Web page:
- The Washington Times - Thursday, October 22, 2009

A 27-year-old Massachusetts man with dreams of holy war plotted to shoot up a shopping mall and even discussed assassinating U.S. government officials, authorities said Wednesday.

But there appear to be stark differences between Tarek Mehanna’s aspirations and his abilities.

Authorities said his plot to kill shoppers at a mall failed to materialize after he couldn’t get his hands on the needed guns, and his hopes of receiving training from al Qaeda collapsed when he traveled to Yemen in 2004 only to learn that the terrorist camps there had packed up years earlier.

Mr. Mehanna, who lives with his parents in Sudbury, Mass., a wealthy suburb about 20 miles west of Boston, was charged with conspiracy to provide material support to terrorists. He faces up to 15 years in prison if convicted of that charge.

Still, Ken Piernick, a retired FBI agent who worked on terrorism cases, said malls can be easy targets even for amateurish terrorists.



“This is something that we’ve been looking at for a long time,” he said. “It’s not that difficult because of the security in most malls is terribly inadequate.”

Mr. Piernick said potential attackers have a variety of options to carry out successful plots - anything from guns to car bombs - and that it’s just a matter of “time or probability” before terror groups succeed in a major attack on a U.S. mall.

According to the Associated Press, Mr. Mehanna, a pharmacy student, appeared defiant at a hearing Wednesday in federal court in Boston. He initially refused to stand when a judge ordered him to, but did so after his father urged him - tossing his chair loudly to the floor as he stood.

“This really, really is a show,” his father, Ahmed Mehanna, told reporters after the hearing.

The elder Mr. Mehanna is a professor at Massachusetts College of Pharmacy, the school his son attends. When asked whether he thought his son was guilty of the charges against him, he said, “No, definitely not.”

It’s the second time in a year that Mr. Mehanna has been charged in a terror-related case. Last year, he was accused in a separate case of lying about conversations he had with another would-be jihadist.

In the case announced Wednesday, authorities said Mr. Mehanna and others - including Ahmad Abousamra, who is thought to be living in Syria - conspired from 2001 to 2008 to commit acts of terrorism. They would watch propaganda videos of terrorists killing American soldiers and made plans to unleash their own holy war.

Impressed by the D.C. snipers in 2002, authorities said, Mr. Mehanna and others discussed attacking a shopping mall and reasoned that killing civilians would be justified because they paid taxes to the government and were nonbelievers of Islam.

Mr. Mehanna went to obtain automatic weapons from a man named Daniel Maldonado, but abandoned the plot after Maldonado could get them only handguns.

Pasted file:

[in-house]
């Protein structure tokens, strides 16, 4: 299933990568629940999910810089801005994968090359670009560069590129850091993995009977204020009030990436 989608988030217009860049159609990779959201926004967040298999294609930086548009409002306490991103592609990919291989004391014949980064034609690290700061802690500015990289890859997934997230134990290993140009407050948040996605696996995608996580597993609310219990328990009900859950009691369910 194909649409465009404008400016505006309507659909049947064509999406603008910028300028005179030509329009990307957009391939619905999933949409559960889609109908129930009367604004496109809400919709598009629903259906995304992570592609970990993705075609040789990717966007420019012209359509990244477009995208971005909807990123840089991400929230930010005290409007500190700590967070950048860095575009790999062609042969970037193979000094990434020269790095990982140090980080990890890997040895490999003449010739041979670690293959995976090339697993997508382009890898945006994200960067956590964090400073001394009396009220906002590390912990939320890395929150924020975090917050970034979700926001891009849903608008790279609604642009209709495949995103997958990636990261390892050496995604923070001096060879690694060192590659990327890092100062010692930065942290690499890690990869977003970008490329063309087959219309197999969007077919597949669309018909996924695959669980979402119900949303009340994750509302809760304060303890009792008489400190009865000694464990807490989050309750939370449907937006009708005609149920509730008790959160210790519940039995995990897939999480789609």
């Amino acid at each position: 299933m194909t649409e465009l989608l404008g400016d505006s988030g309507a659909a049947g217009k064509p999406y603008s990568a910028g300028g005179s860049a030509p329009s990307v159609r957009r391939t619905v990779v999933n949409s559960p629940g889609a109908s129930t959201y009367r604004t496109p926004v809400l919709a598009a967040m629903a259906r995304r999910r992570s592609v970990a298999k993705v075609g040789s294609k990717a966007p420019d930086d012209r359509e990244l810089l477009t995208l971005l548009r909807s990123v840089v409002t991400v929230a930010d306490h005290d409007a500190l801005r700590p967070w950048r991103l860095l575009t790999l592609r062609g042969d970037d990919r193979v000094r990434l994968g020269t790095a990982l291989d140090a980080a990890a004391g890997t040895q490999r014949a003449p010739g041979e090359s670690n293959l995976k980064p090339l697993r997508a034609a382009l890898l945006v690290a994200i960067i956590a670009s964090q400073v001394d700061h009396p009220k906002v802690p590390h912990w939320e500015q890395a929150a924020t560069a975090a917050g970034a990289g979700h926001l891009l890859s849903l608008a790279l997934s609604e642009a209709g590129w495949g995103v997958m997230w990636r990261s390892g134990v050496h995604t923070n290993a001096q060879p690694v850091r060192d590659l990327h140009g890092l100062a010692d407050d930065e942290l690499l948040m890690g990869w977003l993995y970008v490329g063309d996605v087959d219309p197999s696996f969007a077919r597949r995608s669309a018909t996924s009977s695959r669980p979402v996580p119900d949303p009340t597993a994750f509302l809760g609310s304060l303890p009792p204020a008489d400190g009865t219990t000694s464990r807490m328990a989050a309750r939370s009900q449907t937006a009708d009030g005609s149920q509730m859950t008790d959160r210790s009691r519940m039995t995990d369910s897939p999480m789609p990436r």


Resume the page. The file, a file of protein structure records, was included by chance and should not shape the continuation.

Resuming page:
Maldonado is serving a 10-year prison sentence after pleading guilty to receiving military training from al Qaeda in 2006 in Somalia. He told investigators that he moved to the African nation to engage in holy war and to receive weapons and explosives training.

Mr. Mehanna was first arrested last year after authorities said he lied to them about Maldonado’s whereabouts when he was in Somalia. According to court records, Mr. Mehanna told authorities that Maldonado was in Egypt, even though he knew that wasn’t true.

“I don’t know how the heck I’m going to explain that one,” Mr. Mehanna told an informant. “I don’t remember if he said the word Somalia on the phone, but that’s a problem because, like, lying to them in and of itself is a crime.”

He also told an informant that he and Maldonado would use code words during phone conversations such as “making peanut butter and jelly sandwiches.” Mr. Mehanna said that phrase meant “I’m here fighting,” according to court documents.

Mr. Mehanna and Mr. Abousamra traveled to Yemen in 2004 in search of terrorist training camps, authorities said. They wanted to go to Iraq to kill U.S. soldiers, authorities said.

But the trip was a failure. According to court records, Mr. Mehanna told an FBI informant later that they couldn’t find the people they wanted to see - half were on pilgrimages to Mecca while the other half were in jail.

The one man they did find to help them receive terrorist training said “all that stuff’s gone ever since the planes hit the Twin Towers” in the Sept. 11, 2001, terrorist attacks.

Authorities say Mr. Mehanna also discussed killing two members of the U.S. government’s executive branch, though authorities would not specify which two. There is no evidence that Mr. Mehanna took any steps toward this plan.

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